The Lagrein grape is a native red grape variety of Alto Adige, north of Italy, with its name thought to be deriving from Val Lagarina. In fact, it is almost certain that the name Lagrein derives from Lagara, a colony of Magna Grecia that produced a wine known as “Lagaritanos”.
Until the 18th century the name Lagrein was mainly associated usually to the white grape Lagrein bianco, which was probably the most important variety in the surroundings of Bolzano, especially in the “Gries” area.
Lagrein Rosso (“roter Lagrein”) firstly appears in 1525 and there are two different biotypes with different size and shape of the bunch, Lagrein a grappolo corto (short cluster) and Lagrein a grappolo lungo (long cluster) and there are two types of wine made from Lagrein: rosé (Kretzer) and dark (Dunkel).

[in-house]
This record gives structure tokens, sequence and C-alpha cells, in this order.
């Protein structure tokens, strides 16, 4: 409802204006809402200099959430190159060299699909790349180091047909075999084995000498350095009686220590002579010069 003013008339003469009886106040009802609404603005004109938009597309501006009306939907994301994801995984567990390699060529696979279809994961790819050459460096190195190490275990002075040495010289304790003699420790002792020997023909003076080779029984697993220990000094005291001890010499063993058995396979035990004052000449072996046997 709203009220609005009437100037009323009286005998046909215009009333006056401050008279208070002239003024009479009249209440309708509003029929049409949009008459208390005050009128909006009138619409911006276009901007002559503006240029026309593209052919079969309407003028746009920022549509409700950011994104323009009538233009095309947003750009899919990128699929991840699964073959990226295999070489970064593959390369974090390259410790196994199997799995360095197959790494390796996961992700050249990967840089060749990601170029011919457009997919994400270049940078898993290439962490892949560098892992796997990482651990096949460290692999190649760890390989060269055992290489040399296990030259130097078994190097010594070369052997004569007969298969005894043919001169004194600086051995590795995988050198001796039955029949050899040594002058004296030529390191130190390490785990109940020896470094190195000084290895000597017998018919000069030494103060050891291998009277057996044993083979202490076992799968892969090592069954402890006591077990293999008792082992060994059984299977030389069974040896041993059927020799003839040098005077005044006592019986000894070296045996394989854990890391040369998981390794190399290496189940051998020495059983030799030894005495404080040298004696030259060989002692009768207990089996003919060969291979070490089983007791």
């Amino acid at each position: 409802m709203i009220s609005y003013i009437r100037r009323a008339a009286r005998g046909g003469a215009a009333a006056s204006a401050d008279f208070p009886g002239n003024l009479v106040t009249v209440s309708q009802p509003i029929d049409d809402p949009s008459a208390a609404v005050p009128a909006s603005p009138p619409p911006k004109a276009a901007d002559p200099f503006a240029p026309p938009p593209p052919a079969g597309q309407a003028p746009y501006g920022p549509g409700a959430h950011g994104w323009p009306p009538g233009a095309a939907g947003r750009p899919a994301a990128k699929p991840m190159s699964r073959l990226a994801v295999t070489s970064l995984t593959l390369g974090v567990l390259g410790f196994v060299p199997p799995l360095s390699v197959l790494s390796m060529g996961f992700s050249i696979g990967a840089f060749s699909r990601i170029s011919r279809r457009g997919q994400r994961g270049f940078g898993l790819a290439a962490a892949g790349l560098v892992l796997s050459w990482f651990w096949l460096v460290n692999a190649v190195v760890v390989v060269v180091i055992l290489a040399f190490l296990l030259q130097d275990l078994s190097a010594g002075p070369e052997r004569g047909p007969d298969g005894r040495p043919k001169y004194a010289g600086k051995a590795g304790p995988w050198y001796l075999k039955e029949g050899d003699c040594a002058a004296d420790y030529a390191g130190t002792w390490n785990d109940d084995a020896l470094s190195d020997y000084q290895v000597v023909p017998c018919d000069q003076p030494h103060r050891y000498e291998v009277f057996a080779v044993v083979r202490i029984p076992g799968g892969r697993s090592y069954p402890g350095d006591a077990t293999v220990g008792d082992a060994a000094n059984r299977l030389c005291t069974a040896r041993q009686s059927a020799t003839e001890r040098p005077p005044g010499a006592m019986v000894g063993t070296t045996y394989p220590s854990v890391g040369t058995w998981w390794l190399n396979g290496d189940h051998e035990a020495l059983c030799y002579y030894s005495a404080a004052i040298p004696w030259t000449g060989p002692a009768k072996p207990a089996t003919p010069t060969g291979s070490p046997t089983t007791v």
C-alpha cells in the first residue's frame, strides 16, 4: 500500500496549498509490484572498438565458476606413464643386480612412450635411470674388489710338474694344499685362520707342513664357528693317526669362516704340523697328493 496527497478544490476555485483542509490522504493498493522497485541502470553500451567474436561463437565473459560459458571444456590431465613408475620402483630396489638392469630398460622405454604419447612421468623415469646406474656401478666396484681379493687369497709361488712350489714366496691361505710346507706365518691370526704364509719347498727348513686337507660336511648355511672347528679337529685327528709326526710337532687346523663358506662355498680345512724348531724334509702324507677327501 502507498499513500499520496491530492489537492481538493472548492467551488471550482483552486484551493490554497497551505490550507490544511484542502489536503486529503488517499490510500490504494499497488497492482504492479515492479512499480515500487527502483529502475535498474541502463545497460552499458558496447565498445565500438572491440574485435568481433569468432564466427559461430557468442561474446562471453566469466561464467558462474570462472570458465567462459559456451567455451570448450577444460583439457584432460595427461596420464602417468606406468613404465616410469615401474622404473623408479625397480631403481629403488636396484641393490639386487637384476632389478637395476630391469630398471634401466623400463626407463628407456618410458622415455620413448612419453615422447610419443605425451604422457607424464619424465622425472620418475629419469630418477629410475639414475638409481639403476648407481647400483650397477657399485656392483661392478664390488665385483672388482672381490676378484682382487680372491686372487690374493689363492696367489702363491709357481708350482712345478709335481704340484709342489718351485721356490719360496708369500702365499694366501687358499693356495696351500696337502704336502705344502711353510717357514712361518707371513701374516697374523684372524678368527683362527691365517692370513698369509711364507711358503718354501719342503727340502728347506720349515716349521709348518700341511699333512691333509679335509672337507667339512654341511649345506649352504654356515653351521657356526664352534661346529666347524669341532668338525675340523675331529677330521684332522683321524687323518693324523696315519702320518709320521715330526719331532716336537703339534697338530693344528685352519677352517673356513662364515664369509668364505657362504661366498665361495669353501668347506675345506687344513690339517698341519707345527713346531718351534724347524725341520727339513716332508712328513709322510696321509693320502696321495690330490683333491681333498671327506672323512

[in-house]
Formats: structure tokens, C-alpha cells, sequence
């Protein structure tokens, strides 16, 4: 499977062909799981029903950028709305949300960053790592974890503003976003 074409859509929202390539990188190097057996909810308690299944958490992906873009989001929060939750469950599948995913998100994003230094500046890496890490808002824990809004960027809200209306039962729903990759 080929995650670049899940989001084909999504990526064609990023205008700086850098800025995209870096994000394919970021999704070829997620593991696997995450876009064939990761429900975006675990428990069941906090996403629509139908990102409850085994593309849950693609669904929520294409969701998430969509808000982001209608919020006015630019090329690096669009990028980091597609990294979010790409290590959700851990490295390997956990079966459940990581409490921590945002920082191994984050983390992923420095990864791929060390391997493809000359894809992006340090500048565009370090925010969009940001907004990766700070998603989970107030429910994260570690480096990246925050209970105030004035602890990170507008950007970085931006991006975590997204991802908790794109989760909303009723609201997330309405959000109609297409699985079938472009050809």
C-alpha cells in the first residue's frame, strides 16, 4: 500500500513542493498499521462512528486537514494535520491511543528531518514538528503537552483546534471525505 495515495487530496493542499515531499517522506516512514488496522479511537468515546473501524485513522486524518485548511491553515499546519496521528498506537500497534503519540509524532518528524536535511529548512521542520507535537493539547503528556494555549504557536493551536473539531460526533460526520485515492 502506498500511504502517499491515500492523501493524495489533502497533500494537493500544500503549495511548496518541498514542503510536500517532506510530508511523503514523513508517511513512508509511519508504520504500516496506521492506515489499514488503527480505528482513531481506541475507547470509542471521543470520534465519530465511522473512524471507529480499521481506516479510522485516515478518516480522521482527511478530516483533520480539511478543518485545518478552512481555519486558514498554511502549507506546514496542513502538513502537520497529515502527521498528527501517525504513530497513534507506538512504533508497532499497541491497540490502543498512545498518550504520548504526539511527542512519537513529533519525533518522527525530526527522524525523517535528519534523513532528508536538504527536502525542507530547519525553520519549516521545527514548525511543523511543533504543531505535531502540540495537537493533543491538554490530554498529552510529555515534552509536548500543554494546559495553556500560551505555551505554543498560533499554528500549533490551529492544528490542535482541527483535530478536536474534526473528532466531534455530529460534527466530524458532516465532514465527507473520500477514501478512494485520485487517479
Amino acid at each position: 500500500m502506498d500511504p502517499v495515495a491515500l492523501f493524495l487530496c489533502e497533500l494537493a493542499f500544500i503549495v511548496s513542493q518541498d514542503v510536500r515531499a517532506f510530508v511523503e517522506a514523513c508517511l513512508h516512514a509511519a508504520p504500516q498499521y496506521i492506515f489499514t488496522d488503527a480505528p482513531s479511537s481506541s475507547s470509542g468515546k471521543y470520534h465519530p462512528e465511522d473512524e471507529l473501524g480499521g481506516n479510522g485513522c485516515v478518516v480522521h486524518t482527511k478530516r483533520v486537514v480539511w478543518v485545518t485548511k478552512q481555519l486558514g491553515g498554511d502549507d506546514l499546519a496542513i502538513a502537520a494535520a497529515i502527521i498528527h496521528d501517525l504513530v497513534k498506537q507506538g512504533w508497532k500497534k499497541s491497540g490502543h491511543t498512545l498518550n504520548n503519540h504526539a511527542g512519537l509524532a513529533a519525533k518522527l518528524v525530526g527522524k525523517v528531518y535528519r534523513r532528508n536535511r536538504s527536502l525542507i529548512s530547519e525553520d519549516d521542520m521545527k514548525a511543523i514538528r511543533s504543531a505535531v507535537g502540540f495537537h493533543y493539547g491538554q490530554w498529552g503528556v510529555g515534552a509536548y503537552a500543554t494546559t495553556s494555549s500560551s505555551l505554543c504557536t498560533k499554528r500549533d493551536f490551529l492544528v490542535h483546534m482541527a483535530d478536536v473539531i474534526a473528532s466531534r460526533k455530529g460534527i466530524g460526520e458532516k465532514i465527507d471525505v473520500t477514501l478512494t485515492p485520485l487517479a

The lagrein has a black berry, medium, oval with a waxy, consistent and thick skin, blue-black colored, very homogeneous. The bunch is medium, tending to pyramidal, short and stocky, with one or two wings, rather compact with a medium, tending to pyramidal shape, short and stocky, with one or two wings, rather compact.
The Lagrein grape has a good yield and ripens late, with high acidity and low tannins.
This Lagrein grape produces a deep ruby red wine with a fruity nose, the taste is dry, fresh and full-bodied and it suited for wood ageing. When made rosé, the wine accentuates its fresh characteristics.